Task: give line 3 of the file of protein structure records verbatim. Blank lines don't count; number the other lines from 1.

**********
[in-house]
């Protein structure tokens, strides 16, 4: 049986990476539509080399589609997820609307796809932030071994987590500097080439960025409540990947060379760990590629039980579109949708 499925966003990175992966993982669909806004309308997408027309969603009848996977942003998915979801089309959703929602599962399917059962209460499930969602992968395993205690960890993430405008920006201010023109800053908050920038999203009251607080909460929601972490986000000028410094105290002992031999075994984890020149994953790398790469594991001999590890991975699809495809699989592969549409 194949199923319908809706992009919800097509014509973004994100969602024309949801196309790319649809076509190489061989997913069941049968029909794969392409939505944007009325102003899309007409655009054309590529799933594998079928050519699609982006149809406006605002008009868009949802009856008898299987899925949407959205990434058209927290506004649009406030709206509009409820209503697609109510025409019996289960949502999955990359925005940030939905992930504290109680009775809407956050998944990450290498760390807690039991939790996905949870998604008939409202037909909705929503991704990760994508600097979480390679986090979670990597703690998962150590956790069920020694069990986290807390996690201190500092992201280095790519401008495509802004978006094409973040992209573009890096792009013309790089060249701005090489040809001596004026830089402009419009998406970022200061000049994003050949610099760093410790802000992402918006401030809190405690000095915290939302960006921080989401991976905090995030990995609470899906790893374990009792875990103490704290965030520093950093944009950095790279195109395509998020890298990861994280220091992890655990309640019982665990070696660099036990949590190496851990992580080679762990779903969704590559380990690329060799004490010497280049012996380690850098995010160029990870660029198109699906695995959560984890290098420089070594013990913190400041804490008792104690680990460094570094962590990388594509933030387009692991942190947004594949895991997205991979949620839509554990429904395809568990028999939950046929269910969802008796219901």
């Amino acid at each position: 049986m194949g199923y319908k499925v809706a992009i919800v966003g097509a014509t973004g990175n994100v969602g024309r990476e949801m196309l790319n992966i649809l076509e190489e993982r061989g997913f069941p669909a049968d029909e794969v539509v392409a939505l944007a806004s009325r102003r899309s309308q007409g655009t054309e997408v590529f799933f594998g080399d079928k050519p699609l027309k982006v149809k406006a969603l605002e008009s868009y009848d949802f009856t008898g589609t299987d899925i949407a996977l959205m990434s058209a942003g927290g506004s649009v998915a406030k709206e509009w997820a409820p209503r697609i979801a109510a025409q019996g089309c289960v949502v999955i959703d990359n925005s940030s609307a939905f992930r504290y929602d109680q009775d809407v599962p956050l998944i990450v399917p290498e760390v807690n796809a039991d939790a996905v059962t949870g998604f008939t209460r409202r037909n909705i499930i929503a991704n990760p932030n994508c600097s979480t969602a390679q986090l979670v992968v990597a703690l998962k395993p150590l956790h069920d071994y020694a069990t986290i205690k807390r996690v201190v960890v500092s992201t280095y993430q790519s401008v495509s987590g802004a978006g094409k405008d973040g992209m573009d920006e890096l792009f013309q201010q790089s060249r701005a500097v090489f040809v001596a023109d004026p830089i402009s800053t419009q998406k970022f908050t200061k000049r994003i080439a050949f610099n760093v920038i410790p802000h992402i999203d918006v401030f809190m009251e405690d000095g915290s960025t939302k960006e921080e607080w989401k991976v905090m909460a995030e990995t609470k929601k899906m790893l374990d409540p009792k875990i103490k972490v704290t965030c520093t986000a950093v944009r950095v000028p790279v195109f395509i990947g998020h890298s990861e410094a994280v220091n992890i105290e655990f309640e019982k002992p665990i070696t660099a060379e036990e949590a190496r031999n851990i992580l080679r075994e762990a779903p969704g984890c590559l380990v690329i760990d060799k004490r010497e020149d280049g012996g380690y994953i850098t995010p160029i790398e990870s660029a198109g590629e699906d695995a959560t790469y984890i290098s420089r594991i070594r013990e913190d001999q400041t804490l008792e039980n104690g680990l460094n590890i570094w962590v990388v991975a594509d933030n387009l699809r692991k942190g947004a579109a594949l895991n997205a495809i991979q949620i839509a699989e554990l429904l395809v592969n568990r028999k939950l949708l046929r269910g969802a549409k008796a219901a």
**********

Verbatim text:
């Amino acid at each position: 049986m194949g199923y319908k499925v809706a992009i919800v966003g097509a014509t973004g990175n994100v969602g024309r990476e949801m196309l790319n992966i649809l076509e190489e993982r061989g997913f069941p669909a049968d029909e794969v539509v392409a939505l944007a806004s009325r102003r899309s309308q007409g655009t054309e997408v590529f799933f594998g080399d079928k050519p699609l027309k982006v149809k406006a969603l605002e008009s868009y009848d949802f009856t008898g589609t299987d899925i949407a996977l959205m990434s058209a942003g927290g506004s649009v998915a406030k709206e509009w997820a409820p209503r697609i979801a109510a025409q019996g089309c289960v949502v999955i959703d990359n925005s940030s609307a939905f992930r504290y929602d109680q009775d809407v599962p956050l998944i990450v399917p290498e760390v807690n796809a039991d939790a996905v059962t949870g998604f008939t209460r409202r037909n909705i499930i929503a991704n990760p932030n994508c600097s979480t969602a390679q986090l979670v992968v990597a703690l998962k395993p150590l956790h069920d071994y020694a069990t986290i205690k807390r996690v201190v960890v500092s992201t280095y993430q790519s401008v495509s987590g802004a978006g094409k405008d973040g992209m573009d920006e890096l792009f013309q201010q790089s060249r701005a500097v090489f040809v001596a023109d004026p830089i402009s800053t419009q998406k970022f908050t200061k000049r994003i080439a050949f610099n760093v920038i410790p802000h992402i999203d918006v401030f809190m009251e405690d000095g915290s960025t939302k960006e921080e607080w989401k991976v905090m909460a995030e990995t609470k929601k899906m790893l374990d409540p009792k875990i103490k972490v704290t965030c520093t986000a950093v944009r950095v000028p790279v195109f395509i990947g998020h890298s990861e410094a994280v220091n992890i105290e655990f309640e019982k002992p665990i070696t660099a060379e036990e949590a190496r031999n851990i992580l080679r075994e762990a779903p969704g984890c590559l380990v690329i760990d060799k004490r010497e020149d280049g012996g380690y994953i850098t995010p160029i790398e990870s660029a198109g590629e699906d695995a959560t790469y984890i290098s420089r594991i070594r013990e913190d001999q400041t804490l008792e039980n104690g680990l460094n590890i570094w962590v990388v991975a594509d933030n387009l699809r692991k942190g947004a579109a594949l895991n997205a495809i991979q949620i839509a699989e554990l429904l395809v592969n568990r028999k939950l949708l046929r269910g969802a549409k008796a219901a």